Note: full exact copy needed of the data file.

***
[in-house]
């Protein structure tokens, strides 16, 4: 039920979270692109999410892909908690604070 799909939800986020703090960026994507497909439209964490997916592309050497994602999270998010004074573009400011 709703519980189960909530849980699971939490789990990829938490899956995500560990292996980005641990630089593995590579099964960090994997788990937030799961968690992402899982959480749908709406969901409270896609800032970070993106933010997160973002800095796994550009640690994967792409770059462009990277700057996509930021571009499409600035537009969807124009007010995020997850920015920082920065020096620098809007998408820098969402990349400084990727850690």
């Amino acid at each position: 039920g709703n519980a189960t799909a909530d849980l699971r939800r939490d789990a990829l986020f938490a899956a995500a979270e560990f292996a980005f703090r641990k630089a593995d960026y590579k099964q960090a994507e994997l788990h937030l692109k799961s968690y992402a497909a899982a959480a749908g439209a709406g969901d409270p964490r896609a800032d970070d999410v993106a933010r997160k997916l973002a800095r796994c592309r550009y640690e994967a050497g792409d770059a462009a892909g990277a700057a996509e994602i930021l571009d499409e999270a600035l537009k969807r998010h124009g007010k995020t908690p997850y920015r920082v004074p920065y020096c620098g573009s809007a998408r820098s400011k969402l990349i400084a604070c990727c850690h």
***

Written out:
[in-house]
């Protein structure tokens, strides 16, 4: 039920979270692109999410892909908690604070 799909939800986020703090960026994507497909439209964490997916592309050497994602999270998010004074573009400011 709703519980189960909530849980699971939490789990990829938490899956995500560990292996980005641990630089593995590579099964960090994997788990937030799961968690992402899982959480749908709406969901409270896609800032970070993106933010997160973002800095796994550009640690994967792409770059462009990277700057996509930021571009499409600035537009969807124009007010995020997850920015920082920065020096620098809007998408820098969402990349400084990727850690």
């Amino acid at each position: 039920g709703n519980a189960t799909a909530d849980l699971r939800r939490d789990a990829l986020f938490a899956a995500a979270e560990f292996a980005f703090r641990k630089a593995d960026y590579k099964q960090a994507e994997l788990h937030l692109k799961s968690y992402a497909a899982a959480a749908g439209a709406g969901d409270p964490r896609a800032d970070d999410v993106a933010r997160k997916l973002a800095r796994c592309r550009y640690e994967a050497g792409d770059a462009a892909g990277a700057a996509e994602i930021l571009d499409e999270a600035l537009k969807r998010h124009g007010k995020t908690p997850y920015r920082v004074p920065y020096c620098g573009s809007a998408r820098s400011k969402l990349i400084a604070c990727c850690h």